Merkel wants end to Turkey's European Union accession talks

Posted September 04, 2017

Three weeks before elections, Angela Merkel seems to be heading four a fourth win as chancellor of Germany, with former European Parliament president Martin Schulz failing to halt her advance in a crucial televised debate, media report.

Judging by polls taken after their sole one-on-one debate of the campaign, Schulz's blows largely bounced off Merkel, with viewers judging her to have been more credible and more likable, though Schulz's man-of-the-people appeal won him some points. "There are moments in the life of a chancellor where you have to make a decision", she said.

Merkel herself said in her closing statement she was dissatisfied with the issues covered, and listed the challenges facing the country before adding with a reassuring smile: "I believe we can manage it together".

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In a sharp escalation of an already intensifying diplomatic crisis between two North Atlantic Treaty Organisation allies with longstanding historical links, Merkel said: "It is clear that Turkey should not become a member of the European Union". In another poll for ARD television, Merkel emerged as the clear victor - 55 percent of respondents said she was the more convincing, while only 35 percent held that view about Schulz.

"I do not intend to break off diplomatic relations with Turkey just because we're in an election campaign and want to show each other who is tougher", she said.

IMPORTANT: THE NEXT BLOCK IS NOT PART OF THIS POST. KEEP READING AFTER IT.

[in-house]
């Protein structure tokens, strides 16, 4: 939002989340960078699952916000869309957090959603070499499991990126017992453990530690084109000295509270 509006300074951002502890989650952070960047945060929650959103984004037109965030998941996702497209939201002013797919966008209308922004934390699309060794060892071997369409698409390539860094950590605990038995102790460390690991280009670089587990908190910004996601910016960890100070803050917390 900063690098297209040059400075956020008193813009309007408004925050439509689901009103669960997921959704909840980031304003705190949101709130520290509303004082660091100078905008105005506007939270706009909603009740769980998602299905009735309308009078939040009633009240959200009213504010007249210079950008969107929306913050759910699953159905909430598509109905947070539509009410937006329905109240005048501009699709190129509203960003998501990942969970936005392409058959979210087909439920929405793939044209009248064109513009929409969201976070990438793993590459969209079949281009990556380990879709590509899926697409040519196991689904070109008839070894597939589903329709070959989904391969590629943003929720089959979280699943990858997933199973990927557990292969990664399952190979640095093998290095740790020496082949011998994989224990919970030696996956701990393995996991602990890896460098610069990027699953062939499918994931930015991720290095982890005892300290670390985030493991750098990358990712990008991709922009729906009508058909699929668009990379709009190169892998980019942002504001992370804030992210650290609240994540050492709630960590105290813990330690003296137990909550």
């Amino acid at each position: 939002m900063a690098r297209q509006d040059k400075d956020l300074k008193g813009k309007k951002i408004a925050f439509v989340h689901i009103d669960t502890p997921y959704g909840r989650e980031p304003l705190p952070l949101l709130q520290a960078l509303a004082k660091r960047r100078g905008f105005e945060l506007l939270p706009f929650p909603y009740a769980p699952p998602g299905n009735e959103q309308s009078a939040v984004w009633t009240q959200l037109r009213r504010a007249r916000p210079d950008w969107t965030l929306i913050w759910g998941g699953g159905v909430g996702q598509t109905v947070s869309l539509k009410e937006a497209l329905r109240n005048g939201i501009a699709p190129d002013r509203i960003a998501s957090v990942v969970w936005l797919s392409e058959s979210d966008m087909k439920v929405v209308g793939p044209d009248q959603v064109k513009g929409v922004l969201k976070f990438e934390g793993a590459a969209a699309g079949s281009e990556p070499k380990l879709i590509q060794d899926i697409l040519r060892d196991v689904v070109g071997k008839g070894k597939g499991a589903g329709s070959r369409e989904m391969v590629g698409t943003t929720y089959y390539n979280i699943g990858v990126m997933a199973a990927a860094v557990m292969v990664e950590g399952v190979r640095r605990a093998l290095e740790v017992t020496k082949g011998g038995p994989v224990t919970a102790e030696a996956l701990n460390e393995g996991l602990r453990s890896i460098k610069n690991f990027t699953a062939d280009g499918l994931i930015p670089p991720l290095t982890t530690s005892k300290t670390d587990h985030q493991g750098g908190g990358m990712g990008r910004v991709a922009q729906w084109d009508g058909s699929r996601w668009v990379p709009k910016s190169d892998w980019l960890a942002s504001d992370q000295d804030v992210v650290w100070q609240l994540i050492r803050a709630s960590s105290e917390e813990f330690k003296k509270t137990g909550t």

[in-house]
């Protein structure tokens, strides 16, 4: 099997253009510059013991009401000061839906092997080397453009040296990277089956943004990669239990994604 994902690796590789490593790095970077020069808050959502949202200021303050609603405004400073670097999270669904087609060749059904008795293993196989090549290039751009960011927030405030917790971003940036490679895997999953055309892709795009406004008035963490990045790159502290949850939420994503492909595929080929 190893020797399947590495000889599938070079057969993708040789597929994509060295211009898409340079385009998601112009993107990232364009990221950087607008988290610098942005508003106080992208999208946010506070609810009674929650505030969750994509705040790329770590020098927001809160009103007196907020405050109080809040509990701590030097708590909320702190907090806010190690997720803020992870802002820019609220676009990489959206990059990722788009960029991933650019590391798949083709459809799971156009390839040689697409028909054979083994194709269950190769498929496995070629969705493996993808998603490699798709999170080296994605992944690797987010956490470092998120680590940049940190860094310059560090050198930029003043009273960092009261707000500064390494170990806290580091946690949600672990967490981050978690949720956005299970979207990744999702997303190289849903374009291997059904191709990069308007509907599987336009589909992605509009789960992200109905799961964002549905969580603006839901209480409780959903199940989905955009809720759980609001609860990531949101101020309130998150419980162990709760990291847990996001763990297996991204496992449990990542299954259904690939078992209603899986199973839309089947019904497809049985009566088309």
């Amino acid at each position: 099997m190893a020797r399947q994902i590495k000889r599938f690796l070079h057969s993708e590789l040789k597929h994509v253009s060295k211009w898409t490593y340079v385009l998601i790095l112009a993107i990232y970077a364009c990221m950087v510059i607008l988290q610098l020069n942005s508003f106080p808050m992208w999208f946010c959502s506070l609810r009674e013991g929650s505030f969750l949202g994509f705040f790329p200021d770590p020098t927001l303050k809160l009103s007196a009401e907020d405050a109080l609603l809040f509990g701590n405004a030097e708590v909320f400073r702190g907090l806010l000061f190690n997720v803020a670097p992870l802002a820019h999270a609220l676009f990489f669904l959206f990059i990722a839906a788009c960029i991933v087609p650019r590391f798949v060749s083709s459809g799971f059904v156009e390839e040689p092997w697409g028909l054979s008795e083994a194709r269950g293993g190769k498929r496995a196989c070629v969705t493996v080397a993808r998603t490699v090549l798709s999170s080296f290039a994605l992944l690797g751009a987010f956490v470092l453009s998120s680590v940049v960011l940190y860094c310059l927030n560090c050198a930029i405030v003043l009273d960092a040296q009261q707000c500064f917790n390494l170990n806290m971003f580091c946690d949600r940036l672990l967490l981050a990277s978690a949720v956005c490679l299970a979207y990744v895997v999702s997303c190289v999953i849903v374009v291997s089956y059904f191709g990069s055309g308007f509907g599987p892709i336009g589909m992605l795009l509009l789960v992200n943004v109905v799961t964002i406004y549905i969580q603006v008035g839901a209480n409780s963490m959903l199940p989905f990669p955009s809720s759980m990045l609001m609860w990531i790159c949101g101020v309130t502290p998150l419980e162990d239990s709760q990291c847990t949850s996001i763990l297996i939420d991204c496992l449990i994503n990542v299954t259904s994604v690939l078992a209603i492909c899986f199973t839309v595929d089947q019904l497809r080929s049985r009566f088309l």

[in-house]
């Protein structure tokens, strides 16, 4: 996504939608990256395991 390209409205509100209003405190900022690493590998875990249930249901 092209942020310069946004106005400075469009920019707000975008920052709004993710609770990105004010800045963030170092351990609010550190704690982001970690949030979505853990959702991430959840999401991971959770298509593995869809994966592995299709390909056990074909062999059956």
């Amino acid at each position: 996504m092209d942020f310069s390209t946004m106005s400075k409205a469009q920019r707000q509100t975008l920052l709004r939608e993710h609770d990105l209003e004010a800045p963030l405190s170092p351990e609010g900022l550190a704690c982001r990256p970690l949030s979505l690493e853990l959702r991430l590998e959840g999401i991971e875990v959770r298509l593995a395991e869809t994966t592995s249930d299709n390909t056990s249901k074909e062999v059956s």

There was no immediate reaction from Turkey which is in the midst of a national religious holiday. Schulz said Merkel should have worked with European allies.

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Social Democrat Martin Schulz, Merkel's main challenger, said she made a "serious mistake" when she opened Germany's boarders to around a million asylum seekers.

In her pitch to voters, Merkel touted her 12 years of experience as the leader of Europe's biggest economy, citing Germany's low unemployment rate and pledging not to raise the pension age to 70. But she admitted that "not everybody can come to us. we learnt this in the last few years".

Ms Merkel's Democratic Social Union and its Bavarian partner, the Christian Social Union lead the SPD by 38 per cent to 24 per cent, according to the latest opinion polls by the Emnid agency.

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The chancellor has deliberately taken a low-key approach, reminding voters of Germany's economic success and her role as a stable anchor in an unstable worldwide environment.